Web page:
Tuesday, August 11, 2009

Educating the Masses

by Daniel L. Bennett

Jonathan Kaplan (President of Walden College) revamps the important findings of a recent US Dept. of Education report concerning online education in a piece that he wrote for Inside Higher Ed today. I blogged about the report last month. To recap, the key finding of the DOE's meta analysis was:
...on average, students in online learning conditions performed better than those receiving face-to-face instruction.
From reading Kaplan's essay, it appears that Walden University has embraced the dynamic world that we live with innovative online degree programs. Walden, along with other innovators, are helping to push the boundary of delivering education in the most efficient manner. The DOE's finding that online learning is as effective, if not more so, than traditional instruction provides ammunition for real reform of education --reform that is void of special interests and political thwarting --technological.

With a marginal cost trending towards zero for online education, technology has the potential to offer education to the masses - even in remote parts of the world. This possibility has to excite Bill Gates and his call for creative capitalism.

If students are willing to put in effort to learn, then online courses will become the prevalent method of delivery in due time. The train has already left the yard and is gaining inertia. Educrats will only be able to impede this movement if they are able to influence the government to impose artificial barriers to thwart the creative destruction of an anachronistic education system.


capeman said...

I ask, how many of the wonderboys at the Doc's "Center" have taken or are working toward online degrees?

right-wing prof said...

capeman is truly a stalker at this blog.

capeman said...

Gee, prof, "stalker" seems a bit strong -- I think I'm at least as civil as, say, some of the people at the Town Hall meetings. And any menacing words here have come from others.

I at least pay the Doc and his wonderboys the compliment of showing some interest -- hardly anyone else does.

You're free to ignore my comments -- nobody is forced to read them -- and you can even post rebuttals, if you are all that interested in what I have to say.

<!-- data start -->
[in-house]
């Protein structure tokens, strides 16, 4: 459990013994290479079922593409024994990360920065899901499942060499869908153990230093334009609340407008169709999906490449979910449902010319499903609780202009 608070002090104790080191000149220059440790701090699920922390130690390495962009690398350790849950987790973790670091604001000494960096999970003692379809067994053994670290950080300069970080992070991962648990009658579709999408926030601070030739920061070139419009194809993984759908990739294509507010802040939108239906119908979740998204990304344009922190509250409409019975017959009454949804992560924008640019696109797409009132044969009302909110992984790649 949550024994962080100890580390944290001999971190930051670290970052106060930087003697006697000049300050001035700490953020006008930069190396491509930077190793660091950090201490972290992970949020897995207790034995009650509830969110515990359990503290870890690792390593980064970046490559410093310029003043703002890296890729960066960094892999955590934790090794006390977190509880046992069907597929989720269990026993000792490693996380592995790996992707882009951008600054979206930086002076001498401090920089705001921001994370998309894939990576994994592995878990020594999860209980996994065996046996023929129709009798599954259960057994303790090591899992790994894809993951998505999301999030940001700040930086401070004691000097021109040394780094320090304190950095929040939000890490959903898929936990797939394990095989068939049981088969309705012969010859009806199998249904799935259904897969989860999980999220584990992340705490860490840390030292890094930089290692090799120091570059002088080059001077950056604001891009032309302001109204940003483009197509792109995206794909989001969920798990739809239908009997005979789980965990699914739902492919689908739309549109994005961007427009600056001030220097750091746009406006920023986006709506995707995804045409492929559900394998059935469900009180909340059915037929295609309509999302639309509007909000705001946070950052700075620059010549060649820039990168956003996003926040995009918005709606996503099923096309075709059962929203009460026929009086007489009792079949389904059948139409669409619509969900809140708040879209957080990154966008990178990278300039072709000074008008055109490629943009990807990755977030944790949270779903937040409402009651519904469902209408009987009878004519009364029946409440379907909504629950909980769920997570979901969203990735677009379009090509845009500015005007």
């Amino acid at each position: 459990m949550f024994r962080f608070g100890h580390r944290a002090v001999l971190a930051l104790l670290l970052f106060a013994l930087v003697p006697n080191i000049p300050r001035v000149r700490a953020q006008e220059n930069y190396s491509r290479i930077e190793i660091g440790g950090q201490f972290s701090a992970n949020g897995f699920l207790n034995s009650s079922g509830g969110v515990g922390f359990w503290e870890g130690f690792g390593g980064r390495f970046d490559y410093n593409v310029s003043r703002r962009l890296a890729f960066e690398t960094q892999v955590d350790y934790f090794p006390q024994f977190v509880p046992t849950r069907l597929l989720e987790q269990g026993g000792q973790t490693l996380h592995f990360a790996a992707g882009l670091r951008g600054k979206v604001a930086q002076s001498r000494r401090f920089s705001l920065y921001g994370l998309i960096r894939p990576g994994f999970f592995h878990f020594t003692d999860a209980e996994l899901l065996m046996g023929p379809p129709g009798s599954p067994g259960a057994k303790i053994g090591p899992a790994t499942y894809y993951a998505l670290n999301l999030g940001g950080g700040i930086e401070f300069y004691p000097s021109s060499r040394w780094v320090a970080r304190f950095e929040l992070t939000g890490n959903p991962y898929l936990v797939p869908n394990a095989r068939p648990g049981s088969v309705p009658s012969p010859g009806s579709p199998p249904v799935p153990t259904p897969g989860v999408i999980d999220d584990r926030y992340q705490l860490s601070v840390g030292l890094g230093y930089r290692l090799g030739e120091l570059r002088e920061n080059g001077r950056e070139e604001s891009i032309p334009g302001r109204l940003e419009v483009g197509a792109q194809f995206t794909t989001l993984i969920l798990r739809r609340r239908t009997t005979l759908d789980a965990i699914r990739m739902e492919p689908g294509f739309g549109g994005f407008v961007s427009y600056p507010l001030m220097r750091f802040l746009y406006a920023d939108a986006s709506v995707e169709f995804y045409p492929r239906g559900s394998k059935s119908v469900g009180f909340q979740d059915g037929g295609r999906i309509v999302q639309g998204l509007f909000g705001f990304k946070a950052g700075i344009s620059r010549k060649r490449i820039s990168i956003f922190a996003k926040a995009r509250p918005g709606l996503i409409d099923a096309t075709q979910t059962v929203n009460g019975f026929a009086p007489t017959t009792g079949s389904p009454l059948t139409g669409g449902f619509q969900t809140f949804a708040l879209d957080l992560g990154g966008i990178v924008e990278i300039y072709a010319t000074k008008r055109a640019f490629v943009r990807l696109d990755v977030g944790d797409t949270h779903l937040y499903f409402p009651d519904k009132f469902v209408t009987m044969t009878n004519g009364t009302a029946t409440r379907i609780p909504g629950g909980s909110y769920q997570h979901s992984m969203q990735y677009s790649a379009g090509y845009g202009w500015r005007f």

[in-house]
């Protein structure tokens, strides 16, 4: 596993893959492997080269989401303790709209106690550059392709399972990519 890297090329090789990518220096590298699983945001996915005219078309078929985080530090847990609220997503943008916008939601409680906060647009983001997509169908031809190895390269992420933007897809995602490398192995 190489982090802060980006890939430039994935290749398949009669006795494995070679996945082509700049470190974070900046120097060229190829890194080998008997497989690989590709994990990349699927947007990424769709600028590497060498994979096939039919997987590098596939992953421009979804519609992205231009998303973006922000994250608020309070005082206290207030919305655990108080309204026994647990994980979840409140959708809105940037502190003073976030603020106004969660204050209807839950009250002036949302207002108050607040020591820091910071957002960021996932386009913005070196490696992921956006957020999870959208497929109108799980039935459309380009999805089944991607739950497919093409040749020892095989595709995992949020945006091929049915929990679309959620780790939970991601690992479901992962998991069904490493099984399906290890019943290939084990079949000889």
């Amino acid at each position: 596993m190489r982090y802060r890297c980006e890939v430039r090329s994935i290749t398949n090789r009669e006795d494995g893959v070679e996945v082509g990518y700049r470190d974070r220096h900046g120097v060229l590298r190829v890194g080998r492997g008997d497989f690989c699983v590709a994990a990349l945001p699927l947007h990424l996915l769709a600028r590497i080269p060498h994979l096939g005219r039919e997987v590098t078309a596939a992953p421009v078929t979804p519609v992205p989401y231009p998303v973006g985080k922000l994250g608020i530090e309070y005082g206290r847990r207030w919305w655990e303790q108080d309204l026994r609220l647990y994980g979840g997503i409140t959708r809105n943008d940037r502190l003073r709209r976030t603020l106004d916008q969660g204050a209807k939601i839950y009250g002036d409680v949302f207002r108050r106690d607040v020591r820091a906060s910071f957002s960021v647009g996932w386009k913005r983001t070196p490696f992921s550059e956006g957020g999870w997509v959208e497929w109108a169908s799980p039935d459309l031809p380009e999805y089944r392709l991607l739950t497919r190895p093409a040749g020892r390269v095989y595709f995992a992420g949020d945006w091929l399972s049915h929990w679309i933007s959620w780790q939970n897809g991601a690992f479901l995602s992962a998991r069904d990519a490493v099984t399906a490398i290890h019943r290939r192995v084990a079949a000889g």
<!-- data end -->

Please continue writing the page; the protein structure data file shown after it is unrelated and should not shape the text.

Kiara said...

It is acceptable that Online Education can reach the masses, but I have a little confusion here. i.e. it's quality. I mean is the education achieved online can give the same quality of education as face to face form?? specifically for those subject which needs practical work,..

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uop said...

University of the People (UoPeople) is the world’s first non-profit,tuition-free, online academic institution dedicated to the global advancement and democratization of higher education. The high-quality, low-cost and global pedagogical model embraces the worldwide presence of the Internet and dropping technology costs to bring collegiate level studies to even the most remote places on earth. With the support of respected academics, humanitarians and other visionaries, the UoPeople student body represents a new wave in global education.

See what the United Nations has to say about us-

Center for College Affordability and Productivity said...

In response to Kiara and others who may have similar questions:

A recent US Department of Education report found that the students learn at least as much as they do in the traditional classroom.

You raise a valid concern that some courses currently are more suitable for face-to-face instruction. As technological advancements continues to expand, the potential for online learning will grow exponentially. Already, the technology exists to allow instructors to give video lectures and to interact with students remotely through discussion boards, blogs, open source course materials and various other forms of electronic communication. These capabilities will continue to grow and improve the effectiveness and efficiency in delivering education in the 21st century.

In other words, the quality of online educaton is likely to continue to improve as our society becomes more and more technologically saavy.

Daniel L. Bennett

capeman said...

For a contrary (and in my opinion, much more credible) view on the efficacy of online courses, see this piece by Glenn Ricketts at the National Association of Scholars website: